Friday, May 15, 2009


Tuesday is Election Day and it's an important one for the future of California. The May 19th election figures to be a low turnout election, which means that those of us who do vote, and who organize others to vote, can have a bigger impact than usual. Exercise your right to VOTE!!! Peace, Paul B


Prop 1A: NO – Vote for Grad Caps, Not Spending Caps! Changes CA budget process. Diverts money into reserve fund even when economy falters. (*See Below for analysis.)

Prop 1B: YES –Repays cuts in education funding. (*See Below for analysis.)

Prop 1C: NO –State Lottery (borrows from future lottery funds).
Prop 1D: NO –Cuts funding for children’s services such as health care.

Prop 1E: NO –Cuts funding for much needed mental health services.

Prop 1F: YES –Prevents pay raises for elected state offficials during budget deficit years.

Note: If we vote “No” on the selected above issues the state will have to reopen negotiations on the budget. The Sacramento Progressive Alliance favors a future initiative to end the 2/3 vote requirement for the Legislature to pass the budget. This will allow the Legislature to pass a budget and to not rely on ballot box budgeting campaigns.

*Analysis of Prop 1A and 1B

No on Prop 1 A -- Since 2002 the CSU has lost almost $1 billion in state funding. Students have been charged more fees to make up the losses. Prop. 1A places a spending cap on the state budget that will make these cuts permanent. The CSU budget will not be restored to the levels of 2002 and tuition will continue to rise. The Board of Regents is voting this week to increase tuition for the Fall by 10%.

Prop 1A would actually make it more difficult for future governors and legislatures to enact budgets that meet California's needs and address state priorities. It would amend the state Constitution to dictate restrictions on the use of funds put into the reserve and limit how "unanticipated" revenues can be used in good years. It could lock in a reduced level of public services, including university education, by not taking proper account of the state's changing demographics and actual growth in costs.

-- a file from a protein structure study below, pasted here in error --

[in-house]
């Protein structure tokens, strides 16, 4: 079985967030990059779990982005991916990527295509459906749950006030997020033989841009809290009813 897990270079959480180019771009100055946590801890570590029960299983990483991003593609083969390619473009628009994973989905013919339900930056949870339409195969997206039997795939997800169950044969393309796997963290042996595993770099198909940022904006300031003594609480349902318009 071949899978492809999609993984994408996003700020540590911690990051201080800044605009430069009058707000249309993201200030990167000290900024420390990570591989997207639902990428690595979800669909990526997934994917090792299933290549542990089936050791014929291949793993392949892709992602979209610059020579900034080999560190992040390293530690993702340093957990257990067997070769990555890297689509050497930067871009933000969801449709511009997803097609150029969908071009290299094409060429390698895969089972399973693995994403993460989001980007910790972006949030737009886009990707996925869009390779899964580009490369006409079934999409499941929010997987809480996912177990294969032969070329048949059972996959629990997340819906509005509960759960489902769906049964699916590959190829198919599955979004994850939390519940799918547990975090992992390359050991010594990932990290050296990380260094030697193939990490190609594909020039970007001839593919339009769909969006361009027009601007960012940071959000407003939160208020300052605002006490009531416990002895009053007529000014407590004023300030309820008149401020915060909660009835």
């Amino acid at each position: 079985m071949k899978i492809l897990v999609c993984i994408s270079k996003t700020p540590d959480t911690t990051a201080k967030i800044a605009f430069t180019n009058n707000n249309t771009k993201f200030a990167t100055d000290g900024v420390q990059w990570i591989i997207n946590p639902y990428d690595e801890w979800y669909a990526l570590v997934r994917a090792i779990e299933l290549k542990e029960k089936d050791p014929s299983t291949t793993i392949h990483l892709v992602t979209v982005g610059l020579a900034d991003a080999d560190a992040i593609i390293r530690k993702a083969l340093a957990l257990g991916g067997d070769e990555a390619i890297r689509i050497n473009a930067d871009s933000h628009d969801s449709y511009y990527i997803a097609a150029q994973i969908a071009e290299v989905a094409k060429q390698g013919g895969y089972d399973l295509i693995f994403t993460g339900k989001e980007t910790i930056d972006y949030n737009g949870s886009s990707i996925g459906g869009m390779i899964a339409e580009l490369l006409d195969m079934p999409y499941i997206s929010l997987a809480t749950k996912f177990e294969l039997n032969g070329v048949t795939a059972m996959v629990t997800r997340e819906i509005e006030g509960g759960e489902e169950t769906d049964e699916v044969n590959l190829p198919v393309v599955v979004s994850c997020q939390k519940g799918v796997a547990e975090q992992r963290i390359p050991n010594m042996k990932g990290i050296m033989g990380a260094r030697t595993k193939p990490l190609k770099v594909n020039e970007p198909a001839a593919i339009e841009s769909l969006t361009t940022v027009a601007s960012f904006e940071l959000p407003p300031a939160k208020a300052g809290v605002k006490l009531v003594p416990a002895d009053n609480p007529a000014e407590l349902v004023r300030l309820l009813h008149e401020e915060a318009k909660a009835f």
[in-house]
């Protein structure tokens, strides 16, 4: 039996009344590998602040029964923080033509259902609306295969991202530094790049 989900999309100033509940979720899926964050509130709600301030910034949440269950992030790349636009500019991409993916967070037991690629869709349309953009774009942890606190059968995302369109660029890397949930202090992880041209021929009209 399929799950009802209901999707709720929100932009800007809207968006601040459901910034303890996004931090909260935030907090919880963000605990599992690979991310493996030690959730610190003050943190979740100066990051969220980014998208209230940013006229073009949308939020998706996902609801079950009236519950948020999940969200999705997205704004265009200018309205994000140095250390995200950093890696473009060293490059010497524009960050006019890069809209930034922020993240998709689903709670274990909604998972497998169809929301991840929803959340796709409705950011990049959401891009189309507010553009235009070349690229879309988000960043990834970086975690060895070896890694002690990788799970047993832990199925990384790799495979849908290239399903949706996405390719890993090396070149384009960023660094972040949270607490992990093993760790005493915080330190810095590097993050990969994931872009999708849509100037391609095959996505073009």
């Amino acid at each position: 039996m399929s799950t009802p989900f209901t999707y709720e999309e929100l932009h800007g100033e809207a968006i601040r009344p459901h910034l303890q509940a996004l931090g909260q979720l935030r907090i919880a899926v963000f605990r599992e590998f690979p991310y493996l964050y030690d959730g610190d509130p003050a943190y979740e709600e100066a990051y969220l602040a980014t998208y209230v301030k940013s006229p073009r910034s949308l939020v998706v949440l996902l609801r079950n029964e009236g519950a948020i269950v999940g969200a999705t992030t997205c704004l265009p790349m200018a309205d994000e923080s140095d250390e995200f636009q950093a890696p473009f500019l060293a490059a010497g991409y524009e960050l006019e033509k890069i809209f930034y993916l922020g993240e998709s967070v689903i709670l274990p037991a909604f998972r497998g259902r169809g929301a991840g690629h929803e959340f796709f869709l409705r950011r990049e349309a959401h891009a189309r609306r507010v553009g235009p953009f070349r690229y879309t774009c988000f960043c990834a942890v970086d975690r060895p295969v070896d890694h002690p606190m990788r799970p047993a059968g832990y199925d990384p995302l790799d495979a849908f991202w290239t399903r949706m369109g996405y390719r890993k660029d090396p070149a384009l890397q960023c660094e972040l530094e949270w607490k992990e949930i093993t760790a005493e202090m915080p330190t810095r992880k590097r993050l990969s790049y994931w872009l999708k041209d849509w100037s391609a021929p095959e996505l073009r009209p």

Yes on 1 B -- California's k-12 education system is in crisis because it is underfunded. Contrary to the wishes of the voters, politicians continue to fail to adequately fund our schools. When comparisons include cost of living, California ranks 47th out of the 50 states in per pupil expenditures. Our schools are suffering. This is unacceptable.

Prop. 1 B would begin to repay the schools some $9 Billion taken by the Legislature from school funding this year in response to the economic crisis. The money would be repaid beginning in 2011, when we hope this economic crisis will have passed. Prop 1 B would return California to the minimum guarantee of funding for schools that exists in current law.

Prepared by Dr. Duane Campbell and Leisa Faulkner for the Progressive Alliance.


Anonymous said...

I've read that Prop. 1B will only take effect if Prop. 1A passes. Wouldn't this suggest a yes vote on 1A and 1B?

Unknown said...

1A would reduce the state's ability to fund higher education over time since colleges and universities depend on general fund monies; the general fund as a proportion of the budget would shrink over time since prior propositions have locked in spending increases in other areas, and 1A does nothing to adjust this problem.

I believe 1B is largely aimed at primary and secondary education.

It's unfortunate that the legislators seem to have designed the propositions so one or the other segment of education is going to be shafted regardless of how voters vote, and then it will be portrayed as our fault for voting to cut education...

Paul B said...

To put John's point slightly differently, we think 1A is very bad and 1B is pretty good. We wish they weren't a package deal but they are. Our first priority is to defeat 1A. Should 1A pass anyway, than having 1B also pass would be a consolation prize. The legislators who linked 1A and 1B are trying to make us fall for the okey doke... but we're not falling for it. : )

Michael D. Fox said...

Why do you support a Yes vote on 1F (which prevents pay raises for elected state offficials during budget deficit years)?

No one really believes that limiting pay raises for officials would get us to a budget one second faster.

Moreover, it would have an impact only on those few officials -- always Democrat -- who actually depend on their legislative paycheck for their livlihood.

Prop 1F is pure demogogery -- and reflects and reenforces the Republican anti-government ideology.